Sunday 22 July, 2012

relationships part 5 – compromise issues

Relationships are challenging because they always ask something of us – in particular, close personal relationships. They make demands of us in so many ways – our time, our energy, our attention, our resources.

Ultimately they demand that we surrender some of our preferences in aid of experiencing the richness of union and love. In other words, they ask us to make compromises.

One of the fundamentals of successful relating is the ability to know when and how to compromise.

Here are some signs where a relationship may be destined for a short shelf-life because of what I call “compromise issues”:

one person is doing all the compromising
If someone is unwilling to make any compromises they are going to miss out on the joy of union. Relationships work when there is balance. If one person is sacrificing their energy, time, resources or preferences and this is not matched by the other, then imbalance quickly builds.

Note: this does not mean that each person is compromising equally at all times. Perhaps one person is going through a particularly demanding period at work and is not as available as normal. Their partner may need to surrender their desire to see that person every night in aid of supporting them through that phase. When that phase shifts then balance needs to be restored and it is time for the other to step up and make some compromises.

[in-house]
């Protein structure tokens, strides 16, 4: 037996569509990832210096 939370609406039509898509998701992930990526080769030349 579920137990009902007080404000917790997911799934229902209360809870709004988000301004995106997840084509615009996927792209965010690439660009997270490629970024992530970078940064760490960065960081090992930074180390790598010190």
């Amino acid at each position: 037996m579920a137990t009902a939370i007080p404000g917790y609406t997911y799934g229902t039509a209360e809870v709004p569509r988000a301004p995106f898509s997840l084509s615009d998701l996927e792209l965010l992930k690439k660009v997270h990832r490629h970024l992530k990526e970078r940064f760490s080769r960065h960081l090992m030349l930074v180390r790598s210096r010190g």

too much compromising, by one or both
Yes – it is possible to surrender too much. Relationships are not sustainable when one or both are like doormats, giving in in ways that create imbalance and falseness. When the boundaries of surrendering preferences are too porous then the individual loses his or her identity. Their individuality becomes consumed by the relationship and this weakens them and limits the possibility of a unity experience.

when compromising is a strain
If you are straining to compromise then watch out. If it is an effort to let go of your preferences for the greater good of the other then pay attention. This kind of strain leads to the build up of tension and resentment.

There is a simple way to see whether some strain might be creeping in. It’s called The Yes Test.

The Yes Test is a way to test the stability of your compromising. When you find yourself in a situation that asks for you to surrender your preference are you able to say YES easily, without hesitating and without feeling grouchy? If so, then likely your compromise ability is sustainable.

However if you are not able to say Yes easily, then take a look at your energy levels. When we have got out of balance we then find it more difficult to give. If we are tired, stressed or unwell this will always impact our ability to surrender. If you feel some strain is there then take time to get some rest, revitalize, self nourish. Only then can you get yourself back into a state where you are able to give.

Posted by Jillian Lavender at 04:21   |   Write a comment   |    0 Comments